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California (California, United States) (search for this): article 10
t to enact the same rolls now being played by Jeff. Davis.--The patriotism of our people and his imbecility were our safety. When I represented to the Government that, in my opinion, General Fremont had not the capacity to conduct successfully the military command which had been entrusted to him, (his conspiracy against the Government had not then developed itself,) I was not unprepared for the indignation which this expression of opinion brought upon me on the part of the General and his California contractors and dependents, but confess the astonishment with which the course. the Missouri Demurral and certain other newspapers filled me" The Rhode Island soldier Unruly. The Hartford (Conn,) Times had been shown a private letter from Providence, from which the following is an extract. The letter is dated October 26th, 1862. We had some excitement here last week at the time of the departure of the 12th regiment. Part of the men refused to go, because they had not rec
Rhode Island (Rhode Island, United States) (search for this): article 10
, in my opinion, General Fremont had not the capacity to conduct successfully the military command which had been entrusted to him, (his conspiracy against the Government had not then developed itself,) I was not unprepared for the indignation which this expression of opinion brought upon me on the part of the General and his California contractors and dependents, but confess the astonishment with which the course. the Missouri Demurral and certain other newspapers filled me" The Rhode Island soldier Unruly. The Hartford (Conn,) Times had been shown a private letter from Providence, from which the following is an extract. The letter is dated October 26th, 1862. We had some excitement here last week at the time of the departure of the 12th regiment. Part of the men refused to go, because they had not received the whole of their bounty. Gov. Sprague ordered part of the battery on the ground to intimidate them; but that did not do much good, for the 12th made a charge
Hartford (Connecticut, United States) (search for this): article 10
ad not the capacity to conduct successfully the military command which had been entrusted to him, (his conspiracy against the Government had not then developed itself,) I was not unprepared for the indignation which this expression of opinion brought upon me on the part of the General and his California contractors and dependents, but confess the astonishment with which the course. the Missouri Demurral and certain other newspapers filled me" The Rhode Island soldier Unruly. The Hartford (Conn,) Times had been shown a private letter from Providence, from which the following is an extract. The letter is dated October 26th, 1862. We had some excitement here last week at the time of the departure of the 12th regiment. Part of the men refused to go, because they had not received the whole of their bounty. Gov. Sprague ordered part of the battery on the ground to intimidate them; but that did not do much good, for the 12th made a charge and took one of the guns and spike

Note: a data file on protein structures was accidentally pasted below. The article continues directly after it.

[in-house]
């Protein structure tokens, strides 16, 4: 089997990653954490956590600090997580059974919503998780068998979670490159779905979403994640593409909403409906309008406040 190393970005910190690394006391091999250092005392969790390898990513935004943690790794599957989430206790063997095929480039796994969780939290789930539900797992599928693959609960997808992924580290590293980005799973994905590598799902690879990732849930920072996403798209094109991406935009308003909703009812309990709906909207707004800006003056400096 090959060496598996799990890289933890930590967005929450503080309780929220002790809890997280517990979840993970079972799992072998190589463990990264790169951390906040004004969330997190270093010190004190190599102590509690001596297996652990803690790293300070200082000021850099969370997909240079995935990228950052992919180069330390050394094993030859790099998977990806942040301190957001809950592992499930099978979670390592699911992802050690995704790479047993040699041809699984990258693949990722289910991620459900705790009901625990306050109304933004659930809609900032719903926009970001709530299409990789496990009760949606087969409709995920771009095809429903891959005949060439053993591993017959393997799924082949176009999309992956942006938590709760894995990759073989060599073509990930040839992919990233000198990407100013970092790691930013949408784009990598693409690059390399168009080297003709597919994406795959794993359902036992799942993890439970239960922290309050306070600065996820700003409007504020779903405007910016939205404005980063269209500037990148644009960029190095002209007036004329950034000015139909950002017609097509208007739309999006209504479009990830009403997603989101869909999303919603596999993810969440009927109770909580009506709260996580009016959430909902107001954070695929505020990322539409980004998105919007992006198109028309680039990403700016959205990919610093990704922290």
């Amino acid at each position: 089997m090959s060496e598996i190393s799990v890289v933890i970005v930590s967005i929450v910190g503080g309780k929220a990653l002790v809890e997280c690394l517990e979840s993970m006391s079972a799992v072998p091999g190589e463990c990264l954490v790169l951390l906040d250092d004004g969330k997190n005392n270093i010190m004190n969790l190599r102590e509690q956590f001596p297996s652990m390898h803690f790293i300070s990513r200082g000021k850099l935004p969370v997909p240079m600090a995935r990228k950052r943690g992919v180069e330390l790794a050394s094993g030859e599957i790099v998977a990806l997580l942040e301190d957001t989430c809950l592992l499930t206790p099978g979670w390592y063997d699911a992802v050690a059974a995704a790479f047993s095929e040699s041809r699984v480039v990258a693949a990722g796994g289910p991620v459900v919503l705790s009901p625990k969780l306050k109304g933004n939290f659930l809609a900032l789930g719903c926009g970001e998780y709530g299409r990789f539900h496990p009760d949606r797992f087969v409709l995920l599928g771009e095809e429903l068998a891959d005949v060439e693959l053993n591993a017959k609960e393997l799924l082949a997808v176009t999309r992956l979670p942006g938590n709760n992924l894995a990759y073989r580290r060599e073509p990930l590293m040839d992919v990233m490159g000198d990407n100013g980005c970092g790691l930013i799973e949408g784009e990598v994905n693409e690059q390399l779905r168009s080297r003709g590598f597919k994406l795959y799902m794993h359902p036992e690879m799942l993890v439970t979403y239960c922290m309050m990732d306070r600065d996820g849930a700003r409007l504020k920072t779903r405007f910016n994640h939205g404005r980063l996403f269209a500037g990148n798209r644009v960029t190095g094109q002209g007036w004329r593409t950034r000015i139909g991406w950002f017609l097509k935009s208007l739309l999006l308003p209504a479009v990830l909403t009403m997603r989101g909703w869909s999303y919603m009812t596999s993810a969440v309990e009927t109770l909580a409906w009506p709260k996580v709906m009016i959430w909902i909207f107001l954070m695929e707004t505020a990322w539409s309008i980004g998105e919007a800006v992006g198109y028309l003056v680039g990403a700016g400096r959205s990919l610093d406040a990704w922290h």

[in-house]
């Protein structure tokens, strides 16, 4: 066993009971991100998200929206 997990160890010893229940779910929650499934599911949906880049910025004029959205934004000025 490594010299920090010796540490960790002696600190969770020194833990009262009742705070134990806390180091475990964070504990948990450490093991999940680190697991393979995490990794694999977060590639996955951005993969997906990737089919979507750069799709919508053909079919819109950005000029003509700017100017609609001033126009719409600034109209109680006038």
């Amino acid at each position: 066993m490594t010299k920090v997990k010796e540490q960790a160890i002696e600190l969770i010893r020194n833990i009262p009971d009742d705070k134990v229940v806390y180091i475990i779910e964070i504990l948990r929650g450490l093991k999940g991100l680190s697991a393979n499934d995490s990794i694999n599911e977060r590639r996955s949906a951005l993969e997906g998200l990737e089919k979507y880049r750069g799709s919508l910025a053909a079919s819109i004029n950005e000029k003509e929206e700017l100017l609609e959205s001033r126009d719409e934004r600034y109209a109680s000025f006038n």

United States (United States) (search for this): article 10
t proportions, the Constitutions of individual States cannot be allowed to stand in the way of its vigorous prosecution. Gen. M'Clellan on Delinquent officers. A Court-Martial, of which Brig Gen. Hancock was President, has just found Col. Owens, Sixty- ninth Pennsylvania Volunteers, guilty of a charge of "conduct prejudicial to good order and military discipline, and unbecoming an officer and a gentle, man. The Court sentenced him (Col, Owen) to be dismissed the service of the United States. Gen McClellan in his order says: The finding and sentence of the Court are fully supported by the testimony, and are approved by the Major General commanding. It appears that on the 4th of October, 1862, the regiment of the of the accused was encamped near Harper's Ferry; that the forenoon of the day was passed by the accused at the headquarters of his brigade, in attendance upon a Court of Inquiry on the question of rank between himself and another officer. that he was the
Rockville, Md. (Maryland, United States) (search for this): article 10
he head at the right temple, passing through the head, and lodging just inside the skin on the left side. The skull is completely shattered, and the pistol was evidently held close to the head.--Major R. was known as a pleasant, social gentleman, but sometimes gave way to fits of despondency, and it is believed that he was in a fit of temporary insanity when he committed the rash act. He was forty-two years of age and a widower, but leaves six small children, who reside with his mother at Rockville, Md. A large circle of friends will regret his untimely end. Abe Lincoln Particular on Constitutional power. The New York World has the following paragraph: President Lincoln replied to the Common Council of Washington yesterday, who urged upon him the propriety of building a military railroad from Washington to Point of Rocks, that he could not do so, as Congress had explicitly taken away his power, and that the rebellion in the West would have been crushed long since had